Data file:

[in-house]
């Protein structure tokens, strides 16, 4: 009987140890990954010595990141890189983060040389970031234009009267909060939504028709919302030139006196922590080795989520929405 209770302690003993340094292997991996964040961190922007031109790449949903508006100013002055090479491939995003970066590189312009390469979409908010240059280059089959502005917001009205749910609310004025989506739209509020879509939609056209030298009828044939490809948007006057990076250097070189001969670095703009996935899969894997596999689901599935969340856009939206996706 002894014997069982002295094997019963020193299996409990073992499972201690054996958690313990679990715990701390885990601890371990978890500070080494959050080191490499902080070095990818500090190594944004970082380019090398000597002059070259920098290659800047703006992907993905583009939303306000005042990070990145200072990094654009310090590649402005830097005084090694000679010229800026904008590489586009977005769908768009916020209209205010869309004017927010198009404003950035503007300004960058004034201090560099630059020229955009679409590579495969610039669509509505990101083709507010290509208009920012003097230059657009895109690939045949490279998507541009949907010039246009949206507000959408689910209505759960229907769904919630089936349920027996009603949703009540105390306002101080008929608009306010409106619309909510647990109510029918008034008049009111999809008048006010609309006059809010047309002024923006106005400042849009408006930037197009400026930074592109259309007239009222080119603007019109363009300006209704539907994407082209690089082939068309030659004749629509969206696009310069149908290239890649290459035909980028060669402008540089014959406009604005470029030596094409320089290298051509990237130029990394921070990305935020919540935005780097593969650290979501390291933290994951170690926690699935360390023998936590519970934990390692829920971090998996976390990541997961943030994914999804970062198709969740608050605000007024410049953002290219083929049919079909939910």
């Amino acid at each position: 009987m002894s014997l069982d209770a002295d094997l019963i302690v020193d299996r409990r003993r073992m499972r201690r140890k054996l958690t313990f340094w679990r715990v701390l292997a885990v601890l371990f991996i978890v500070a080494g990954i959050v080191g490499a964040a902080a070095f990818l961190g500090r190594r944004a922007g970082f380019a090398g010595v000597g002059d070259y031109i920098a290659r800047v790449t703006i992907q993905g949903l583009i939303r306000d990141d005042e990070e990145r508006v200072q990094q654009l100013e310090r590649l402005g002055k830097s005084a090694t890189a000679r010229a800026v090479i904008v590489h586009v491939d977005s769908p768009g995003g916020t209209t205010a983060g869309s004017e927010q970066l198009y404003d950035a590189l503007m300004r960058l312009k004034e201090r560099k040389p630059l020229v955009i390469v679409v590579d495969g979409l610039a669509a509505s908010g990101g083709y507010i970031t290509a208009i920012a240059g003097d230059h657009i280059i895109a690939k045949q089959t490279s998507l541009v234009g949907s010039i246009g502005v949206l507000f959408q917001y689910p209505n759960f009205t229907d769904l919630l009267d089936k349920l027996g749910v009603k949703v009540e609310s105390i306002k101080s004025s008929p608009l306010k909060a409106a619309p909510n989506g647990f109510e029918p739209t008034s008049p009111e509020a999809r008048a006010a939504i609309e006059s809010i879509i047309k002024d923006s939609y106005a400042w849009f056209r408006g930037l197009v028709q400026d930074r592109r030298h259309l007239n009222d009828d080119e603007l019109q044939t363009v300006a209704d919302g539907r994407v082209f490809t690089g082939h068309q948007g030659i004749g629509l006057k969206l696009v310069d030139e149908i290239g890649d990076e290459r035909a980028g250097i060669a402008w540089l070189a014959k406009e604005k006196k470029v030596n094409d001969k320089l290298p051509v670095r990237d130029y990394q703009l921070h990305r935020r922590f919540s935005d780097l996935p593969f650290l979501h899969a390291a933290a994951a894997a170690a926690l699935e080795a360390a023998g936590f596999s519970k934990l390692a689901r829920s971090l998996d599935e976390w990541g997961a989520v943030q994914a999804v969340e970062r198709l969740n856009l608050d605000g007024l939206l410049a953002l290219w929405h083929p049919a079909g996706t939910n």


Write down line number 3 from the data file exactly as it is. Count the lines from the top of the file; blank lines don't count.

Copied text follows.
């Amino acid at each position: 009987m002894s014997l069982d209770a002295d094997l019963i302690v020193d299996r409990r003993r073992m499972r201690r140890k054996l958690t313990f340094w679990r715990v701390l292997a885990v601890l371990f991996i978890v500070a080494g990954i959050v080191g490499a964040a902080a070095f990818l961190g500090r190594r944004a922007g970082f380019a090398g010595v000597g002059d070259y031109i920098a290659r800047v790449t703006i992907q993905g949903l583009i939303r306000d990141d005042e990070e990145r508006v200072q990094q654009l100013e310090r590649l402005g002055k830097s005084a090694t890189a000679r010229a800026v090479i904008v590489h586009v491939d977005s769908p768009g995003g916020t209209t205010a983060g869309s004017e927010q970066l198009y404003d950035a590189l503007m300004r960058l312009k004034e201090r560099k040389p630059l020229v955009i390469v679409v590579d495969g979409l610039a669509a509505s908010g990101g083709y507010i970031t290509a208009i920012a240059g003097d230059h657009i280059i895109a690939k045949q089959t490279s998507l541009v234009g949907s010039i246009g502005v949206l507000f959408q917001y689910p209505n759960f009205t229907d769904l919630l009267d089936k349920l027996g749910v009603k949703v009540e609310s105390i306002k101080s004025s008929p608009l306010k909060a409106a619309p909510n989506g647990f109510e029918p739209t008034s008049p009111e509020a999809r008048a006010a939504i609309e006059s809010i879509i047309k002024d923006s939609y106005a400042w849009f056209r408006g930037l197009v028709q400026d930074r592109r030298h259309l007239n009222d009828d080119e603007l019109q044939t363009v300006a209704d919302g539907r994407v082209f490809t690089g082939h068309q948007g030659i004749g629509l006057k969206l696009v310069d030139e149908i290239g890649d990076e290459r035909a980028g250097i060669a402008w540089l070189a014959k406009e604005k006196k470029v030596n094409d001969k320089l290298p051509v670095r990237d130029y990394q703009l921070h990305r935020r922590f919540s935005d780097l996935p593969f650290l979501h899969a390291a933290a994951a894997a170690a926690l699935e080795a360390a023998g936590f596999s519970k934990l390692a689901r829920s971090l998996d599935e976390w990541g997961a989520v943030q994914a999804v969340e970062r198709l969740n856009l608050d605000g007024l939206l410049a953002l290219w929405h083929p049919a079909g996706t939910n």